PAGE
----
Sacred Connections Scotland

The Celto-Himalayan connection
Barry Dunford

Could it be that the the European Celtic racial streaming originated, at least in part, in the remote recesses of South Asia, in the region of the high mountain range of the Himalaya (“Abode of Snows”)? The following information suggests this may have been the case.

Under the heading “Common Ground of European Celts & Indian Vedic Hindus”, published in the May 1994 issue of the magazine Hinduism Today is related: “Like two rivers cascading from the same mist-shrouded mountain, Celtic and early Vedic culture share astonishing similarities…. Celtic cosmology cognizes four interrelating worlds of existence: netherworld, earth realm; heavenly realm of dead and demi-gods; white realm of supreme Deities and energy source of stars. Vedic cosmology perceives three interrelating worlds-physical; astral world of dead and demi-gods; causal universe of Deities, Supreme Being and primal energy; plus a fourth netherworld…. Imagine a wide swath from Iceland, Ireland, the European west coast across southern Russia, the Caucus mountains, through Afghanistan and into India; that is the common ground for this unnamed mutual spiritual/cultural system…. Like the Vedas, the extant Old Irish literatures – memorized and transmitted through a 12- year training by an Irish bard/priest class who were the inheritors of the druids – are a window into Celtic thought and lifestyle. Again, like the early Vedas, the Old Irish sagas and hymns are at times locked in metaphor that we don’t hold the keys to. There are also vast gulfs of knowledge missing from the Old Irish literature…. What remained was a Europe brightly misted in folk wisdom and sagas and inlaid with thousands of temple sites, holy groves and springs, stoneworks, fortresses, towns, cremation and burial grounds, sacred rivers, mountain eeries, seaside grottoes and treasure lakes all bearing names, artifacts and wisdom of the Celtic Gods, druids and culture, and other Indo-European pantheons. Most of what is considered Christian Europe is actually pagan Europe. Christmas day (December 25th) was usurped and inaccurately fixed by Christians from the Roman festival of Mithra. It came in turn from the Celt festival of the winter solstice, an astronomical event the druids observed to set the exact beginning of the new solar year – the same calculation brahmins made in India.”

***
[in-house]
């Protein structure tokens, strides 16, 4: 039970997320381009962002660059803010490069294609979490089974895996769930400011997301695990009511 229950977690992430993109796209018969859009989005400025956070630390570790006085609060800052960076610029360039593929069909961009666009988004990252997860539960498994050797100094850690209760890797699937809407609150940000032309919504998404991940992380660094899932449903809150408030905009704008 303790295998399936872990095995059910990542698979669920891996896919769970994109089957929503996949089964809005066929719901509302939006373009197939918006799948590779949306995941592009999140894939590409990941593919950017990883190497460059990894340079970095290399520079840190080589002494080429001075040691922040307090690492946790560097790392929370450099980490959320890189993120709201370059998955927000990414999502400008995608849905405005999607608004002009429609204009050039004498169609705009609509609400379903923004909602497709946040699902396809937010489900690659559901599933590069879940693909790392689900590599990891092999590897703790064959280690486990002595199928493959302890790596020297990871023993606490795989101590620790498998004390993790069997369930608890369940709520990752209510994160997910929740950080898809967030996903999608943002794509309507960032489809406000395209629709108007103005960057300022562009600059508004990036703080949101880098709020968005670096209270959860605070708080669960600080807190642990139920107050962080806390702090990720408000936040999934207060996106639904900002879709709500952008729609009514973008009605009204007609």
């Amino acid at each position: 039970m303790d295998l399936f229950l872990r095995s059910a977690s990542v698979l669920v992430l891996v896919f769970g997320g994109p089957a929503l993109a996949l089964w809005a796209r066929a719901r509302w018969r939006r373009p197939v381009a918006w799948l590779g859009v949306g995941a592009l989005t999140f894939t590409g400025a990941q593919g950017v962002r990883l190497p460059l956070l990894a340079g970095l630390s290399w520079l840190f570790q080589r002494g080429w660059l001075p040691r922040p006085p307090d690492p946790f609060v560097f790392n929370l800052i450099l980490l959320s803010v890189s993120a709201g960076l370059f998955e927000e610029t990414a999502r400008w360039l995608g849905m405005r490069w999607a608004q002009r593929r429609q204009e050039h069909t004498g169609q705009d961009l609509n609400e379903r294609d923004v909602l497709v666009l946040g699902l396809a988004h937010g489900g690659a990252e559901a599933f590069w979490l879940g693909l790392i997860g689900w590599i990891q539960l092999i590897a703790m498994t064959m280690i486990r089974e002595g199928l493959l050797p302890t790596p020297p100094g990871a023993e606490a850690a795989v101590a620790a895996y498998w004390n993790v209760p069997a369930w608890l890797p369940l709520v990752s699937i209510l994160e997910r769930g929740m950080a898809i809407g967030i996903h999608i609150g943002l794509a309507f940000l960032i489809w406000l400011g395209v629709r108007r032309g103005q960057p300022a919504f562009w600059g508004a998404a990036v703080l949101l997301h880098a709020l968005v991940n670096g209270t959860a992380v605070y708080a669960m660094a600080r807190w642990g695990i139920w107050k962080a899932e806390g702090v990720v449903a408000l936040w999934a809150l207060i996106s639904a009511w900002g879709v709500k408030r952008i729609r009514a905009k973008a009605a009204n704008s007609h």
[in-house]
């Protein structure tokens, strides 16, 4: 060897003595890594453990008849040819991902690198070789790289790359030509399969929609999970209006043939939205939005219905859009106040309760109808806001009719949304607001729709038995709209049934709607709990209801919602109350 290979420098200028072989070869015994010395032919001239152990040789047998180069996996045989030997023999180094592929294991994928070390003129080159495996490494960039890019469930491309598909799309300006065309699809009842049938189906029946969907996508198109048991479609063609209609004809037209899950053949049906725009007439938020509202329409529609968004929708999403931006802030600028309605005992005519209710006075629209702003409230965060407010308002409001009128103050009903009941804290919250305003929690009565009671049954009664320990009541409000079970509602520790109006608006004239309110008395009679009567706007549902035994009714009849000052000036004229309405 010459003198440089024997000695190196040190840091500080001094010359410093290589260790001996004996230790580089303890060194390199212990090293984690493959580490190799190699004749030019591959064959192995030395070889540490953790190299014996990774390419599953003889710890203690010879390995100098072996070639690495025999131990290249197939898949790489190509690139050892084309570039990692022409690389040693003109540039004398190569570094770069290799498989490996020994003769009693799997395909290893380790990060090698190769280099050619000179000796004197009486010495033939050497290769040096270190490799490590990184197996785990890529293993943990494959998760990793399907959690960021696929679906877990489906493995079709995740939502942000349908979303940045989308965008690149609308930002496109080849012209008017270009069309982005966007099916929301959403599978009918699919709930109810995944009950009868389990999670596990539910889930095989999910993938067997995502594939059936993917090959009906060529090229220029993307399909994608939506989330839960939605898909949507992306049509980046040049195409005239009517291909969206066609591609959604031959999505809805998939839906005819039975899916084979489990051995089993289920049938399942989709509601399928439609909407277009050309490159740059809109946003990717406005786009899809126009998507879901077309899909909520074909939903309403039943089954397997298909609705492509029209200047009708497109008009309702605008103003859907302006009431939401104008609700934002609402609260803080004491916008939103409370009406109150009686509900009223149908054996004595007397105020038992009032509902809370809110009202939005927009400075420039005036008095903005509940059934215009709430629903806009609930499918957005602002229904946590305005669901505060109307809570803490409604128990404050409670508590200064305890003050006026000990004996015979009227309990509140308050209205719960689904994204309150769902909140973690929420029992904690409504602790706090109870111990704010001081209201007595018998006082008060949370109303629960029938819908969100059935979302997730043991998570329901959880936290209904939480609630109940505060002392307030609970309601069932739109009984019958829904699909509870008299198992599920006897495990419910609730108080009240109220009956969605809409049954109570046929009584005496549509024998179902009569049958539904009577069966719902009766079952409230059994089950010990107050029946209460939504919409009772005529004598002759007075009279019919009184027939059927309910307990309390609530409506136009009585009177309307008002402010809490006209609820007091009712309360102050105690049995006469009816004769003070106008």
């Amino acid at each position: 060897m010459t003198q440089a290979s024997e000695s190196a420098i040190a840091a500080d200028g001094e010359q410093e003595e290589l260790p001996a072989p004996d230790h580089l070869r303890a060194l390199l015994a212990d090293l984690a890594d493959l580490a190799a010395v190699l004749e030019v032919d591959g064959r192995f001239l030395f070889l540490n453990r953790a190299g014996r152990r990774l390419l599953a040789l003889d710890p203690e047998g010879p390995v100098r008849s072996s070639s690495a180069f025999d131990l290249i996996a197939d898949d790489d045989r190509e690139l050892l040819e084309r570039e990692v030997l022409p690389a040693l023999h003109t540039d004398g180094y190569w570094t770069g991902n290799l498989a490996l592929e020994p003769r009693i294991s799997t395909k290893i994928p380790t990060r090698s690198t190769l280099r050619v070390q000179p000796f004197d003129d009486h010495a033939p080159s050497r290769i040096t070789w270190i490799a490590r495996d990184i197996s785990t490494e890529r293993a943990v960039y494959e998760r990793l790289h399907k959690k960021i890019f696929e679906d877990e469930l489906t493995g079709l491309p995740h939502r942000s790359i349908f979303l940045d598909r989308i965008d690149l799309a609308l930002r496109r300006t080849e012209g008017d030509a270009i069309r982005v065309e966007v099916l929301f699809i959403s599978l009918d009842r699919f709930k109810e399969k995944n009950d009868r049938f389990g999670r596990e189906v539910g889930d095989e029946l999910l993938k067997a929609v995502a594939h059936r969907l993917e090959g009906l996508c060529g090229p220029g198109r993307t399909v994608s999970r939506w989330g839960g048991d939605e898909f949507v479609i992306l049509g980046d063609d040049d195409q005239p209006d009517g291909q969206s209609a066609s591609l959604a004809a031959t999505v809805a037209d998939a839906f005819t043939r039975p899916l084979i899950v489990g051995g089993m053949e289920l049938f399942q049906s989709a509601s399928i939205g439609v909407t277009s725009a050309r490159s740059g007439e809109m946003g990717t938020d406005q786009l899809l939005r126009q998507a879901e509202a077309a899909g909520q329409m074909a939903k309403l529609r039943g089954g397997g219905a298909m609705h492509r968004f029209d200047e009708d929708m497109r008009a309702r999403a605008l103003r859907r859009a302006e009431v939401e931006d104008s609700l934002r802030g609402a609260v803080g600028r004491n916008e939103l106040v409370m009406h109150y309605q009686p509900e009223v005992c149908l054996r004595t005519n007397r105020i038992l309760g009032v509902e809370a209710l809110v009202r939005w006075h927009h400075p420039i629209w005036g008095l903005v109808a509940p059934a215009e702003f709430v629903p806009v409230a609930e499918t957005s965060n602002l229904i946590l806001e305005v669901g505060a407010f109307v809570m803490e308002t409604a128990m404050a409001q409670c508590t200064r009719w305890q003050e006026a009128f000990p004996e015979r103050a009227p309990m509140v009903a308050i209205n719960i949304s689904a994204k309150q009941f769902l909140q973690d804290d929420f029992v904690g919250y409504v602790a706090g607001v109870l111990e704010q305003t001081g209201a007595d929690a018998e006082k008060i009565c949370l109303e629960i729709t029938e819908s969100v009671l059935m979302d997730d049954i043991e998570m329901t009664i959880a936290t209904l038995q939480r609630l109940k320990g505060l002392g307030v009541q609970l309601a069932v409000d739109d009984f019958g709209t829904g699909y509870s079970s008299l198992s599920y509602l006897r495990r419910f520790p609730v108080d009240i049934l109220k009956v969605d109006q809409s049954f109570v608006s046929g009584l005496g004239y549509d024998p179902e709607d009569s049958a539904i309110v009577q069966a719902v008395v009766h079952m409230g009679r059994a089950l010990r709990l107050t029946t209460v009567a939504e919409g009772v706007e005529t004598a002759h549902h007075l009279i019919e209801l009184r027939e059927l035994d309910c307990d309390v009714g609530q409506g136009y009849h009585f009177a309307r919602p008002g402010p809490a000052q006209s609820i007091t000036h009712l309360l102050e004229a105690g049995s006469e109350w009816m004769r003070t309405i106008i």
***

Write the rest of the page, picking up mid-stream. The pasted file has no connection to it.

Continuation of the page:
The Celto-Himalayan connection is further supported in an article entitled “Hindu and Celtic Culture are One” by Druuis Belenios Ategnatos who writes: “The Celtic peoples are defined for the purpose of this article as referring to those people who in the past spoke a language of the Celtic branch of the Indo-European language family and also lived according to the ancient culture considered to be that of the speakers of Celtic as based upon Celtic traditions and stories and on archeology…. In traditional histories of India like the Puranas and Brahmanas, it is pointed out that in addition to the kingdoms in northern India, there were kingdoms north of the Himalayas with the same culture as in India, which would be in the regions that we are considering for the Celtic people. Most important is the famous land of the Uttara Kurus, described as a spiritual paradise north of the Himalayas. Comparison of European Celtic culture with Hindu culture shows a large number of similarities between them…. Therefore, we have cultural evidence to back up the traditions and the archaeology.” (American Institute of Vedic Studies,